A Service Science Perspective on Higher Education

New Report by Robert Lusch and Christopher Wu

“A service view of the university ecosystem recognizes the relational nature of exchange between students, faculty, staff, higher education institutions, government, and other related actors.”

Policymakers are currently wrestling with fundamental but complex questions about the future of higher education, including how to hold colleges responsible for the billions of dollars in federal financial aid money they receive and how to encourage lower tuition to increase affordability for low- and middle-income families. Answering these questions requires a better understanding of how colleges operate and how we can measure their productivity and efficiency. Marketing and education experts Robert Lusch and Christopher Wu explain how thinking about college education as a service can begin to answer some of these questions.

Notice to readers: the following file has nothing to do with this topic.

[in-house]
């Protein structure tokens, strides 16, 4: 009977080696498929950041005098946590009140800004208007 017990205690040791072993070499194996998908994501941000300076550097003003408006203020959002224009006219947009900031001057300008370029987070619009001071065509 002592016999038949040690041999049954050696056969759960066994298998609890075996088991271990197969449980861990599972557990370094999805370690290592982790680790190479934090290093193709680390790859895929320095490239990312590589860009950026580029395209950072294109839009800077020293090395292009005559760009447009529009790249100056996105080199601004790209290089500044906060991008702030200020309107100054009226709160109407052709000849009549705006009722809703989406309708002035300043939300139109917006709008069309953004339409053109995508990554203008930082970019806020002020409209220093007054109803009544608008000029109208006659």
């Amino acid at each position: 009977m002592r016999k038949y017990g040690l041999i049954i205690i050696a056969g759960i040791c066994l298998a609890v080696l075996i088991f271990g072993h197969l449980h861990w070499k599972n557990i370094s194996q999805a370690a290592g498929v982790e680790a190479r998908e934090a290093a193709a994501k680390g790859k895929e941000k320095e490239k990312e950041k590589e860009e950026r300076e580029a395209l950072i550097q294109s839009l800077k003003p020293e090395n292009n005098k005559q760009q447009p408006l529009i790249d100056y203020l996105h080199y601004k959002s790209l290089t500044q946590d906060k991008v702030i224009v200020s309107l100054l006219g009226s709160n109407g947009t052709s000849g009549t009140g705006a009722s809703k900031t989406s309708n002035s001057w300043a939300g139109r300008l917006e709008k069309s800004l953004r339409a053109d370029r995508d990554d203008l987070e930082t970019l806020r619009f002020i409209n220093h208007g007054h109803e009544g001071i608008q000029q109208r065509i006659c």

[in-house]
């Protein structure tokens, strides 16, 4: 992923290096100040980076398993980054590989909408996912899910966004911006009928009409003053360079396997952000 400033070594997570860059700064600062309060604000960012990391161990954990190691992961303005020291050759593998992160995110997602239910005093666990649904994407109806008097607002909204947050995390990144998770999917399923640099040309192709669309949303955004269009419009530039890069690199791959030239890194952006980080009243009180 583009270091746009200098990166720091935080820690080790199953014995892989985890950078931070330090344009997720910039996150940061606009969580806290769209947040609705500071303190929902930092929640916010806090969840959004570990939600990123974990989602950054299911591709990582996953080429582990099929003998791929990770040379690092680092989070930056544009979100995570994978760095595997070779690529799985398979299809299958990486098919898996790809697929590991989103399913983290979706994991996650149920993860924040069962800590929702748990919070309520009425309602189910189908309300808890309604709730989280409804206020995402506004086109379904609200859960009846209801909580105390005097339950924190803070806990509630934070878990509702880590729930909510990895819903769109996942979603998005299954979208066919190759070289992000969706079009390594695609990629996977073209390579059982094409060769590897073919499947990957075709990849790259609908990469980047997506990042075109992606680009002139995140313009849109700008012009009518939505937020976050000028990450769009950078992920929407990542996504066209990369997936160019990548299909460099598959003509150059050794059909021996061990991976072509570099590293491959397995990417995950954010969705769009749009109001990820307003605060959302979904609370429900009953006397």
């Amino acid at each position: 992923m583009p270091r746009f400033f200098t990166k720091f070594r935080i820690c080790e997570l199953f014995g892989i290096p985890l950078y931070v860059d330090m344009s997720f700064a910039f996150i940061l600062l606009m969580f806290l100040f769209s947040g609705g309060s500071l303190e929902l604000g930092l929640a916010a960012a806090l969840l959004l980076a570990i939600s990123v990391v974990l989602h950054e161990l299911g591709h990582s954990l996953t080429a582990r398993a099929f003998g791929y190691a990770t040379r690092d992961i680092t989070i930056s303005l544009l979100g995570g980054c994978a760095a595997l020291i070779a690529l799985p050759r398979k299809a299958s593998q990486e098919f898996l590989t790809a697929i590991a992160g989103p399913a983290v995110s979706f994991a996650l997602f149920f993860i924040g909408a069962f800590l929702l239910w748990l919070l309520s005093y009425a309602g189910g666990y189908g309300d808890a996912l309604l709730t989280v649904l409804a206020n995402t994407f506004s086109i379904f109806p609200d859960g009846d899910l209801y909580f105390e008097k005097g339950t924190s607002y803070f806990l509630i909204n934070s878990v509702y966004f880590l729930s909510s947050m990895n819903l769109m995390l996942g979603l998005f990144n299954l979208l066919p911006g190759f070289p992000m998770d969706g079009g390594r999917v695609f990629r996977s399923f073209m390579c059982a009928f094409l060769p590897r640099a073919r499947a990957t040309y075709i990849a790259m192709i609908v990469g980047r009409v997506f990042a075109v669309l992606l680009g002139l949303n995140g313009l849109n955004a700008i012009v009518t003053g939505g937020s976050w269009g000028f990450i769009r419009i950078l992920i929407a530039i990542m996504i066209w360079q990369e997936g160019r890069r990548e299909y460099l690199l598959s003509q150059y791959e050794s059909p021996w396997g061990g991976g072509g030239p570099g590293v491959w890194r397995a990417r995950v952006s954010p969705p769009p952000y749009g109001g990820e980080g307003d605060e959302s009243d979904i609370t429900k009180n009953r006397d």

A service science perspective on higher education

 

I especially liked:

 

“It is no longer sufficient to set higher education goals in terms of degrees and types of
degrees produced—this is an overly output-based focus. The more important metric is
the development of knowledge and skills that get bundled into a package that we call a
degree. Recent work by the Georgetown Center on Education and the Workforce takes
a fresh look at what skills underpin given credentials and what credentials are of more
value than others.17 This early work provides an opportunity to begin to unpack the
knowledge and skills needed in the service-oriented global economy. Also the emphasis
on T-shaped skills,18 where a person has breadth across multiple disciplines but depth in
a specific discipline, helps develop people who can better work in the cross-disciplinary
collaborative teams that are increasingly a part of all organizations and work settings.”

“Consequently, is it now possible to begin thinking of a system where a
university offers, in lieu of tuition paid upfront, a “service-level agreement” binding
contract requiring a graduate to pay a set percentage of his or her income for life to
the university? Or how about a system where the government rebates to a university a
percentage of the income taxes paid by its graduates if the university provided them a
free or heavily subsidized education?”

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